Prove that if $\displaystyle p$ is prime, then for any number $\displaystyle a$, divisible by $\displaystyle p$ or not, $\displaystyle a^p \equiv a (mod p)$

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- Apr 22nd 2010, 11:19 PMZennieWorking with mod p (Euler's and Fermat's Theorem)
Prove that if $\displaystyle p$ is prime, then for any number $\displaystyle a$, divisible by $\displaystyle p$ or not, $\displaystyle a^p \equiv a (mod p)$

- Apr 22nd 2010, 11:22 PMDrexel28
Are you asking to prove Euler's theorem? Do you know group theory? Note that $\displaystyle \left(\mathbb{Z}/n\mathbb{Z}\right)^{\times}$ forms a group whose order is $\displaystyle \varphi(n)$ and since any element of a group to it's order is the identity element the conclusion follows.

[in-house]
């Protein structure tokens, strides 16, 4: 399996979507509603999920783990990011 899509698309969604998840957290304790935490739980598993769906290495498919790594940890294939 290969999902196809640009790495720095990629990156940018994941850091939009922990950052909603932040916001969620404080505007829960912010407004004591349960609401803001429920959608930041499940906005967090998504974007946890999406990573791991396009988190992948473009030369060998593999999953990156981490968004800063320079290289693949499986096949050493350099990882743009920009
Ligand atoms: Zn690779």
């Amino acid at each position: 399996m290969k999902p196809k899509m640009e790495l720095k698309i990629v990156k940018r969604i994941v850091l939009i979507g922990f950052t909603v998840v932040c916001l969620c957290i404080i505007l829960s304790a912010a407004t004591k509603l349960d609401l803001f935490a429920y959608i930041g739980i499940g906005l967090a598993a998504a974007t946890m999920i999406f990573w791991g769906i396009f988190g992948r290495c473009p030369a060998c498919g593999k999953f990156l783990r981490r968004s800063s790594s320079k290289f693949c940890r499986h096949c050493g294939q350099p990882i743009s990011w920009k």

If you're just trying to apply it merely notice that if $\displaystyle a\nmid p$ then by virtue of $\displaystyle p$'s primality $\displaystyle (a,p)=1$ in which case Fermat's theorem applies. If $\displaystyle a\mid p$ then either $\displaystyle a\equiv 0,1$ in which case the theorem is a triviality.